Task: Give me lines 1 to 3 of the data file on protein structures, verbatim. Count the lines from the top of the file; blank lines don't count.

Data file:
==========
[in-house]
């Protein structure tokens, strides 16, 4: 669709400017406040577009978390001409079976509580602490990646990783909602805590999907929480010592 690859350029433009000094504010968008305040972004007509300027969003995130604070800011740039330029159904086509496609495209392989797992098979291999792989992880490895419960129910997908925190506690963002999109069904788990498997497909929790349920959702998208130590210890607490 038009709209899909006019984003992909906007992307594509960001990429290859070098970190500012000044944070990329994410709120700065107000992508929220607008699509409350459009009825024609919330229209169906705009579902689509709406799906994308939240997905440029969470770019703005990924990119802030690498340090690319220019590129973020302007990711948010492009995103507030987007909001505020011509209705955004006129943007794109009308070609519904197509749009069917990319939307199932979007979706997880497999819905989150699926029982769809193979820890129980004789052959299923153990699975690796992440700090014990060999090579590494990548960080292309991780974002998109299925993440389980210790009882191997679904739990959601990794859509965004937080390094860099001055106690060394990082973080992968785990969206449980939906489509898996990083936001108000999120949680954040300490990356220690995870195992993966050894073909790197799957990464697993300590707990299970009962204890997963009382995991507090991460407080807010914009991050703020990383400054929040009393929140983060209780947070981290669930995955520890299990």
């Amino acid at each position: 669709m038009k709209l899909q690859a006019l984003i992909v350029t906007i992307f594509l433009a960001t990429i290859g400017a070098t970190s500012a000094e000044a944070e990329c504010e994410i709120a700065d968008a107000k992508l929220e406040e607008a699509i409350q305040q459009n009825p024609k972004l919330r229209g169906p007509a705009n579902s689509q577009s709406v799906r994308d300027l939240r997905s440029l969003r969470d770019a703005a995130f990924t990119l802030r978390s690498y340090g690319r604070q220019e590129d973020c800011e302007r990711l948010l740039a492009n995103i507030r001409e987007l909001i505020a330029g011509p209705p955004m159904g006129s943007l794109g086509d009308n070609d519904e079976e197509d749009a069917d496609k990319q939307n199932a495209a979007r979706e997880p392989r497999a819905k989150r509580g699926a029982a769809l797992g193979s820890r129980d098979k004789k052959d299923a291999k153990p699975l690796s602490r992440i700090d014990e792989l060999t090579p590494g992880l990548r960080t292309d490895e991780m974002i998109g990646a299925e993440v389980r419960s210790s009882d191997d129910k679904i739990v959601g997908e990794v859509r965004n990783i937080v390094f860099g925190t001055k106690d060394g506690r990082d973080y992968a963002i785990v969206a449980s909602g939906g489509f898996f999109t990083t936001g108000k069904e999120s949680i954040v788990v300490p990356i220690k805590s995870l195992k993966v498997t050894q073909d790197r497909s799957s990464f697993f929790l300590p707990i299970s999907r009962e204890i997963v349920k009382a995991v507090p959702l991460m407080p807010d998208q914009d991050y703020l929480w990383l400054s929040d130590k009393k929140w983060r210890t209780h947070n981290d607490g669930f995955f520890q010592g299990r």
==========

[in-house]
């Protein structure tokens, strides 16, 4: 669709400017406040577009978390001409079976509580602490990646990783909602805590999907929480010592 690859350029433009000094504010968008305040972004007509300027969003995130604070800011740039330029159904086509496609495209392989797992098979291999792989992880490895419960129910997908925190506690963002999109069904788990498997497909929790349920959702998208130590210890607490 038009709209899909006019984003992909906007992307594509960001990429290859070098970190500012000044944070990329994410709120700065107000992508929220607008699509409350459009009825024609919330229209169906705009579902689509709406799906994308939240997905440029969470770019703005990924990119802030690498340090690319220019590129973020302007990711948010492009995103507030987007909001505020011509209705955004006129943007794109009308070609519904197509749009069917990319939307199932979007979706997880497999819905989150699926029982769809193979820890129980004789052959299923153990699975690796992440700090014990060999090579590494990548960080292309991780974002998109299925993440389980210790009882191997679904739990959601990794859509965004937080390094860099001055106690060394990082973080992968785990969206449980939906489509898996990083936001108000999120949680954040300490990356220690995870195992993966050894073909790197799957990464697993300590707990299970009962204890997963009382995991507090991460407080807010914009991050703020990383400054929040009393929140983060209780947070981290669930995955520890299990």
């Amino acid at each position: 669709m038009k709209l899909q690859a006019l984003i992909v350029t906007i992307f594509l433009a960001t990429i290859g400017a070098t970190s500012a000094e000044a944070e990329c504010e994410i709120a700065d968008a107000k992508l929220e406040e607008a699509i409350q305040q459009n009825p024609k972004l919330r229209g169906p007509a705009n579902s689509q577009s709406v799906r994308d300027l939240r997905s440029l969003r969470d770019a703005a995130f990924t990119l802030r978390s690498y340090g690319r604070q220019e590129d973020c800011e302007r990711l948010l740039a492009n995103i507030r001409e987007l909001i505020a330029g011509p209705p955004m159904g006129s943007l794109g086509d009308n070609d519904e079976e197509d749009a069917d496609k990319q939307n199932a495209a979007r979706e997880p392989r497999a819905k989150r509580g699926a029982a769809l797992g193979s820890r129980d098979k004789k052959d299923a291999k153990p699975l690796s602490r992440i700090d014990e792989l060999t090579p590494g992880l990548r960080t292309d490895e991780m974002i998109g990646a299925e993440v389980r419960s210790s009882d191997d129910k679904i739990v959601g997908e990794v859509r965004n990783i937080v390094f860099g925190t001055k106690d060394g506690r990082d973080y992968a963002i785990v969206a449980s909602g939906g489509f898996f999109t990083t936001g108000k069904e999120s949680i954040v788990v300490p990356i220690k805590s995870l195992k993966v498997t050894q073909d790197r497909s799957s990464f697993f929790l300590p707990i299970s999907r009962e204890i997963v349920k009382a995991v507090p959702l991460m407080p807010d998208q914009d991050y703020l929480w990383l400054s929040d130590k009393k929140w983060r210890t209780h947070n981290d607490g669930f995955f520890q010592g299990r």